Computational models are thought experiments run on a computer. Computational modeling is a powerful tool for learning a system's dynamics. In a computational model, the parts are not simply linked by variable x affecting variable y. Rather, variables are linked operationally/mathematically. For example, y = 0.2x. Using computational models allows users to interact with the quantities of a system, perturb the system, and use the model to understand the dynamics. Many behaviors of common biological and ecological systems are complex. Representing those systems with algebra is extremely daunting for high school students. However, quantitative modeling allows students to interact with complex mathematical relationships without needing to understand all the math. More importantly, students can manipulate the models and easily discover complex properties of many biological and ecological systems. For example, computational models allow students to manipulate systems that have:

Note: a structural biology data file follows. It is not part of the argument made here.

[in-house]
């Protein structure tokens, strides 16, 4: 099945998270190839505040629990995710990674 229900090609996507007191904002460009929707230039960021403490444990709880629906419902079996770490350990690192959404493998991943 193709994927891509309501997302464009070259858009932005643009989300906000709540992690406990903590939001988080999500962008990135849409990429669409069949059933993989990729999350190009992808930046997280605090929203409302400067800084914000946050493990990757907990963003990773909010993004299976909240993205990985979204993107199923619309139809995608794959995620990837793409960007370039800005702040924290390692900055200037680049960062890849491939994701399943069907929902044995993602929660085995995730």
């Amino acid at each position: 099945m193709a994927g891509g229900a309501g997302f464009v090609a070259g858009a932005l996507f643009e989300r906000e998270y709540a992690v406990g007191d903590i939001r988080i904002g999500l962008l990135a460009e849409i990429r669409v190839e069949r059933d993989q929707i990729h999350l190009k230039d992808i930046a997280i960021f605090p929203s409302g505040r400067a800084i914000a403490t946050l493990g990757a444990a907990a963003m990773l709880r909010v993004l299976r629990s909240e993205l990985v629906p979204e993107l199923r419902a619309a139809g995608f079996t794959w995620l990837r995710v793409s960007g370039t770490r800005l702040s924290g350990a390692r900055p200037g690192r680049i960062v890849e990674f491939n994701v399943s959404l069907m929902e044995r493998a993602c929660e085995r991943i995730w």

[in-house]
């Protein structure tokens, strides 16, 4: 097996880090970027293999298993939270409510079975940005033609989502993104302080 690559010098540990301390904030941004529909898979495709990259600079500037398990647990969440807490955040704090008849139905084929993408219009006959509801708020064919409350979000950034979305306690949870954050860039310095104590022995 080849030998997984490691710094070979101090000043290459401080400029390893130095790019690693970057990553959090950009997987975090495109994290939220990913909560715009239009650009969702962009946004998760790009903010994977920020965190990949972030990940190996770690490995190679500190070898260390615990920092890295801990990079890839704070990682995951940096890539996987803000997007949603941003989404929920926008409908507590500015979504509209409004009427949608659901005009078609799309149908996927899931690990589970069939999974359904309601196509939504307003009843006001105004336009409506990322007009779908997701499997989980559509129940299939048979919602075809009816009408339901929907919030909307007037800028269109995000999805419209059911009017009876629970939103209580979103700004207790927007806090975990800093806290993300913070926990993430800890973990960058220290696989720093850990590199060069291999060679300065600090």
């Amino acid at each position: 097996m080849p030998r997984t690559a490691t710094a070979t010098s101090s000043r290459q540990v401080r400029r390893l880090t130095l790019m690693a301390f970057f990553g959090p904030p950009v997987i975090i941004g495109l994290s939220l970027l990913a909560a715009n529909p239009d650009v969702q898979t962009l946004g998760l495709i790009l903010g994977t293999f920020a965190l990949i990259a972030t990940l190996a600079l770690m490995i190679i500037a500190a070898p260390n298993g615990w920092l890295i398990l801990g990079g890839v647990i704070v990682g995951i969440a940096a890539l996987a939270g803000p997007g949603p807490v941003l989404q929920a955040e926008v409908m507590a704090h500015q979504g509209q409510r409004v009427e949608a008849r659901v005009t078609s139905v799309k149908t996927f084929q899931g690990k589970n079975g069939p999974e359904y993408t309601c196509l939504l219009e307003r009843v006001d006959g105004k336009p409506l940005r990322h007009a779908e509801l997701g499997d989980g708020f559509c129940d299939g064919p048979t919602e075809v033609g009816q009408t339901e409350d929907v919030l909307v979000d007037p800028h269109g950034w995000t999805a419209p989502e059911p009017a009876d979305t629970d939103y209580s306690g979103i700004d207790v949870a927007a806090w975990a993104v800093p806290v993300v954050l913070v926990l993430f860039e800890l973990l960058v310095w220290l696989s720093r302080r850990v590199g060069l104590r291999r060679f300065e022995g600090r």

Additionally, computational models are ideal for representing biological concepts because they can be:
Students can explore these ideas with computational models. They don't need to know the math to become a computational thinker. They do have to understand feedback loops, thresholds, and other important behaviors of systems. Our world is complex, and students need methods to experiment with these complex behaviors. Computational models help students understand those concepts because students can manipulate quantities and watch how that new quantity affects the system.  To better assist you here are a few things to keep in mind: 1. The simulations may take 10 seconds to load depending on the speed of your connection. 2. Some simulations take longer depending on the mathematical relationships. Be patient. Real experiments take much longer. The goal of my computational models is to make you better critical thinkers. I want you to manipulate variables, examine data, and draw your own conclusions. I use these computational models to teach scientific practices throughout my curricula. I have found that simulations are a powerful method of teaching the Scientific Practices identified by AP science courses, and the Next Generation Science Standards (NGSS). Here is Mr. Darkow's Classroom Website 
Simulations  Questions to guide inquiry with the simulations 
 
What is the fastest rate of reaction that can be produced in the simulation? (What initial conditions produce this optimal rate of reaction?)
 
 
 
 
 
 
 
 
 
 
 
 
 
 
 
 
 
 
 
 
 
 
 
 
 
 
 
 
 
 
 

Simulations created by Mr. Jon Darkow